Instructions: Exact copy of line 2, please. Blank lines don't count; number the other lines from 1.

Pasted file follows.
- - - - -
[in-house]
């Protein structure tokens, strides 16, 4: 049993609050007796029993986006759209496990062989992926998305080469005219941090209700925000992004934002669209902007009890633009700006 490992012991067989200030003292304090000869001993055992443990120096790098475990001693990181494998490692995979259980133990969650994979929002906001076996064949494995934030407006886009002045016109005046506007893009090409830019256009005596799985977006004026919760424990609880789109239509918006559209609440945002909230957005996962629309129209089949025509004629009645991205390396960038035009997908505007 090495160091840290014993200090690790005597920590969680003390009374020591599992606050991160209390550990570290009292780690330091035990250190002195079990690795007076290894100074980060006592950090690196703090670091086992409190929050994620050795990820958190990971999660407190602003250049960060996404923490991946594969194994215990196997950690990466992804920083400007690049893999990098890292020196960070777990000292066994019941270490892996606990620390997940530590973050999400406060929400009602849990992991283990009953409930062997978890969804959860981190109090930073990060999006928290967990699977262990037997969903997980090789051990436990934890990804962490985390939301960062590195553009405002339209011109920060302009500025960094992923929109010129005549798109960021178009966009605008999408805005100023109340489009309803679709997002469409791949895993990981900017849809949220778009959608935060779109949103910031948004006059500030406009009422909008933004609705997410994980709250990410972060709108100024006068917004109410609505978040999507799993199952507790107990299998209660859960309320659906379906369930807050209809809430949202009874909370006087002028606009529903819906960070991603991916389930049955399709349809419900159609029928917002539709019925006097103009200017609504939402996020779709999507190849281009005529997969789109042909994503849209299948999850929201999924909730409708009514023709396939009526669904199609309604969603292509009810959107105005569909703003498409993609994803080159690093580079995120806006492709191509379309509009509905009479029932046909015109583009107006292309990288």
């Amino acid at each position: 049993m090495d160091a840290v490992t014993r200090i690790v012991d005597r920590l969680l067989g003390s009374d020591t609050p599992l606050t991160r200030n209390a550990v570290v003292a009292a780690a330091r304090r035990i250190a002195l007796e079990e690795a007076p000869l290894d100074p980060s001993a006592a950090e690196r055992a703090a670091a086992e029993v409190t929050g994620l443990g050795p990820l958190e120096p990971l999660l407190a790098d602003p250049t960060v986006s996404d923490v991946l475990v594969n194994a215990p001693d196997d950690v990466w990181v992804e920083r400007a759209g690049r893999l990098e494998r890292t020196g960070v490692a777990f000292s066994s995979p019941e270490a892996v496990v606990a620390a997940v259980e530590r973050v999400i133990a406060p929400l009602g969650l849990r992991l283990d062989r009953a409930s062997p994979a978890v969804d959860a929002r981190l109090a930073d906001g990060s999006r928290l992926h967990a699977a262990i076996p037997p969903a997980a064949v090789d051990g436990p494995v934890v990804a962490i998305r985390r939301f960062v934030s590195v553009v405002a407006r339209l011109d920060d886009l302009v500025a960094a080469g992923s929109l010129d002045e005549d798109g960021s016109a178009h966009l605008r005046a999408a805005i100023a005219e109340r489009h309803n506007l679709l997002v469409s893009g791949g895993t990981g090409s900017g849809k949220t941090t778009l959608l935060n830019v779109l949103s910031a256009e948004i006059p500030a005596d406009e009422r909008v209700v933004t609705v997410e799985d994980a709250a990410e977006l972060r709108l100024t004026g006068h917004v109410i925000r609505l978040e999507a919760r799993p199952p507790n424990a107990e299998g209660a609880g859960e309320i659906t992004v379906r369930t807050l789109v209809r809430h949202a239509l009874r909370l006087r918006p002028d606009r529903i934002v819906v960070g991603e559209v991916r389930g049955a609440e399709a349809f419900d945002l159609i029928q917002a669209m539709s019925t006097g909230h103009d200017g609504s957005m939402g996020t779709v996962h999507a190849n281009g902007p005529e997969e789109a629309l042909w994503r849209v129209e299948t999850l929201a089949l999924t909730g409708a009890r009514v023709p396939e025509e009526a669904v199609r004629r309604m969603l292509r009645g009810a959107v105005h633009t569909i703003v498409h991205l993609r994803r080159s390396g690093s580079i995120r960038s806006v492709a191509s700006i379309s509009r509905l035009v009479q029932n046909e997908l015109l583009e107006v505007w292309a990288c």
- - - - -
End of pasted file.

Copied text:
């Protein structure tokens, strides 16, 4: 049993609050007796029993986006759209496990062989992926998305080469005219941090209700925000992004934002669209902007009890633009700006 490992012991067989200030003292304090000869001993055992443990120096790098475990001693990181494998490692995979259980133990969650994979929002906001076996064949494995934030407006886009002045016109005046506007893009090409830019256009005596799985977006004026919760424990609880789109239509918006559209609440945002909230957005996962629309129209089949025509004629009645991205390396960038035009997908505007 090495160091840290014993200090690790005597920590969680003390009374020591599992606050991160209390550990570290009292780690330091035990250190002195079990690795007076290894100074980060006592950090690196703090670091086992409190929050994620050795990820958190990971999660407190602003250049960060996404923490991946594969194994215990196997950690990466992804920083400007690049893999990098890292020196960070777990000292066994019941270490892996606990620390997940530590973050999400406060929400009602849990992991283990009953409930062997978890969804959860981190109090930073990060999006928290967990699977262990037997969903997980090789051990436990934890990804962490985390939301960062590195553009405002339209011109920060302009500025960094992923929109010129005549798109960021178009966009605008999408805005100023109340489009309803679709997002469409791949895993990981900017849809949220778009959608935060779109949103910031948004006059500030406009009422909008933004609705997410994980709250990410972060709108100024006068917004109410609505978040999507799993199952507790107990299998209660859960309320659906379906369930807050209809809430949202009874909370006087002028606009529903819906960070991603991916389930049955399709349809419900159609029928917002539709019925006097103009200017609504939402996020779709999507190849281009005529997969789109042909994503849209299948999850929201999924909730409708009514023709396939009526669904199609309604969603292509009810959107105005569909703003498409993609994803080159690093580079995120806006492709191509379309509009509905009479029932046909015109583009107006292309990288």